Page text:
In 2013, I replaced the PowerShot with a DSLR – a Nikon D5200 which I still use. It has an APS-C sensor (24 MP, 25.1×16.7 mm) which is far more capable than the PowerShot or my phone. But just because I can print large doesn’t mean I have to. Sometimes, a small print befits the subject. This photo was taken with my DSLR and a macro lens:

Which brings us to the question…

How big should a print be?

Image content

Some photos look better as large prints, while some look better at smaller sizes. I can’t always look at a photo and predict if it will work better as a small or large print (with time and experience, I hope to get better at it). One thing I’ve noticed is that small prints don’t seem to work so well if the photo has no prominent subject, or if it relies for its impact on fine details. Sometimes, as with this photo of a fern leaf, I just print at different sizes and see what works.

In this case, I prefer the smaller print. What do you think?

Technical considerations

For some photos, the deciding factor is not so much the content, but technical aspects like resolution and grain. Print labs often have guidance on pixel-count and maximum recommended print-size, but of course, these are just rules of thumb. An image with lots of pixels may still suffer at large print-sizes due to grain, lens aberrations, missed focus or sundry other factors. Unless you want to emphasise the imperfections, in which case, all bets are off.

Viewing distance

The traditional advice is to let the viewing distance dictate the size – print large if a photo will be viewed from a distance; small if it will be viewed up close. This is one reason why photos on billboards are bigger than those in family albums. But the causal link works both ways: the print-size also influences the viewing distance. Print big if you want viewers to stand back and admire. Hang a small print on a wall, and people will subconsciously go closer to inspect it. To quote a comment I once read on a photo forum, “A big print will grab your attention in a room and turn your head. A small print that catches your eye will move your feet.”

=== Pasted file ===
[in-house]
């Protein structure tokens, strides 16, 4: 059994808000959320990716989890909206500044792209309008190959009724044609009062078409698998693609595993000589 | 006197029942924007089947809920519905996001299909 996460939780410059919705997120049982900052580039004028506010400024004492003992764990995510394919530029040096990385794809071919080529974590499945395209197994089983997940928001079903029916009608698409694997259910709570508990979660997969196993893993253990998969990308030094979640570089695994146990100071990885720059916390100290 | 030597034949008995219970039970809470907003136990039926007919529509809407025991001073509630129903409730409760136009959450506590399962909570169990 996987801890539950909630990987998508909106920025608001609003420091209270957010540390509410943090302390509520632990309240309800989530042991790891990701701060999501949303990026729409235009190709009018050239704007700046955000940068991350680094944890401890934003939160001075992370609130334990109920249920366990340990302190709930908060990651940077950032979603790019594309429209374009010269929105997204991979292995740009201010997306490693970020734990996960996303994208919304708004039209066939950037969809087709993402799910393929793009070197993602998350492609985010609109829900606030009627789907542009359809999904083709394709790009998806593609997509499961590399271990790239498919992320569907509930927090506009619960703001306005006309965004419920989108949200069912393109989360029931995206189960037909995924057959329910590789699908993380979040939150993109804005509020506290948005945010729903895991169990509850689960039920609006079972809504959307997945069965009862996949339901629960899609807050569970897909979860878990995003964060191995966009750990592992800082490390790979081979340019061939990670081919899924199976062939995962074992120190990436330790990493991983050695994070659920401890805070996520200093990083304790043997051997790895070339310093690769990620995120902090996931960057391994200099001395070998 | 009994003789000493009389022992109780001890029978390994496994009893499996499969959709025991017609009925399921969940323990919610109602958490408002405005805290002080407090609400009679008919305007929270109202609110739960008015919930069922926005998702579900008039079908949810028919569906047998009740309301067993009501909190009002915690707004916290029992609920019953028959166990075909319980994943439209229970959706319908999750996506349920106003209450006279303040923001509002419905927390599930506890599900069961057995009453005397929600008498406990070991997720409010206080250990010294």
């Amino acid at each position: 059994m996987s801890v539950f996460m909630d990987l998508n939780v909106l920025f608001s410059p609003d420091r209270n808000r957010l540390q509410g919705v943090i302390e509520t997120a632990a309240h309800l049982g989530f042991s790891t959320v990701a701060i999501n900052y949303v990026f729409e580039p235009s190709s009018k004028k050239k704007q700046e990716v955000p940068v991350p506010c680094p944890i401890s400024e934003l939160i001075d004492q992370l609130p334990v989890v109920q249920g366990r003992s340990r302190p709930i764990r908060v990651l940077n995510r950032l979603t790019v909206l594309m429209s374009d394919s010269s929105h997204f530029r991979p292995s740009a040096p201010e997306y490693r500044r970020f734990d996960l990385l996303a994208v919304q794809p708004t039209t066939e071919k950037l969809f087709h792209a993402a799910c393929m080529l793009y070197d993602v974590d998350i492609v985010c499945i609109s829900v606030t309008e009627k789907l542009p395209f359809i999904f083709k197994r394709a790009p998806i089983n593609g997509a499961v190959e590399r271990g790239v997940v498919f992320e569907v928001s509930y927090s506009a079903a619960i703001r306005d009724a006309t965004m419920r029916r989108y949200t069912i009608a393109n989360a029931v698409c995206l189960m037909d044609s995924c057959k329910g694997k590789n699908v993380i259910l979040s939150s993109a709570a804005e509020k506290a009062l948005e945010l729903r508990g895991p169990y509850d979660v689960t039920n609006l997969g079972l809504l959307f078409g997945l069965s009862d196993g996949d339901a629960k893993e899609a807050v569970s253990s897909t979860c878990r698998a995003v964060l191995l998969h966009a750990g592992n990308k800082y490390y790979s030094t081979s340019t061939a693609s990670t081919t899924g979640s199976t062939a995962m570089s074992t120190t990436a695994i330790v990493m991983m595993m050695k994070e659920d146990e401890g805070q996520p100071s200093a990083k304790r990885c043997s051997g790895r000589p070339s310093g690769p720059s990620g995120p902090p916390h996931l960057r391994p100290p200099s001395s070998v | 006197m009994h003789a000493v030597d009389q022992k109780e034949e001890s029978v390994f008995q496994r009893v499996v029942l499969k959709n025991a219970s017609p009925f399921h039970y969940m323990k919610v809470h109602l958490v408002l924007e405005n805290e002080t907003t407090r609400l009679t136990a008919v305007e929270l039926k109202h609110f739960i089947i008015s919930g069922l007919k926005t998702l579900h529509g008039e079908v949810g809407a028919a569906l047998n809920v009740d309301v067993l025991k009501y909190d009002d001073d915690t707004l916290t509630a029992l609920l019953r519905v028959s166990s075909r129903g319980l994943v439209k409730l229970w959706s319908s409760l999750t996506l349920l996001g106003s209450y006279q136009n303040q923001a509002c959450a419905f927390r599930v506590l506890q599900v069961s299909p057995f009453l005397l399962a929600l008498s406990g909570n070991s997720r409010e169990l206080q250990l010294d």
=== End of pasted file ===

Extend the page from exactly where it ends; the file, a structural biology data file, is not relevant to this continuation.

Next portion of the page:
Presentation matters for all kinds of prints, not just small ones. But small prints generally seem to benefit from clean presentation and negative space. Remember the fern-leaf prints I showed earlier? The smaller of the two is displayed in this walnut frame which my friend Tommy made for me.

Another way to present prints is in a book. Des oiseaux (On Birds), a photobook by Pentti Sammallahti, has several photos which fit my definition of small prints (it also has a minimalist layout with lots of negative space).

I don’t think I have a photobook which is smaller than 6″ on the long edge, but I do have a zine: Vue by Angèle Fourteau. It’s a simple concept and an unassuming size, but I really like it.

Final thoughts

Small prints also have some practical advantages. They are cheaper (less paper, less ink), take up less space whether on display or in storage, and mistakes such as missed focus and dust spots on the negative are not as noticeable. But I like small prints for purely aesthetic reasons too, and I’m sure I’m not the only one who feels this way. Do you make, own or like small prints – and if so, what do you like about them?

Thanks for reading. For more of my work – including prints both small and not-so-small – please feel free to check out my Instagram.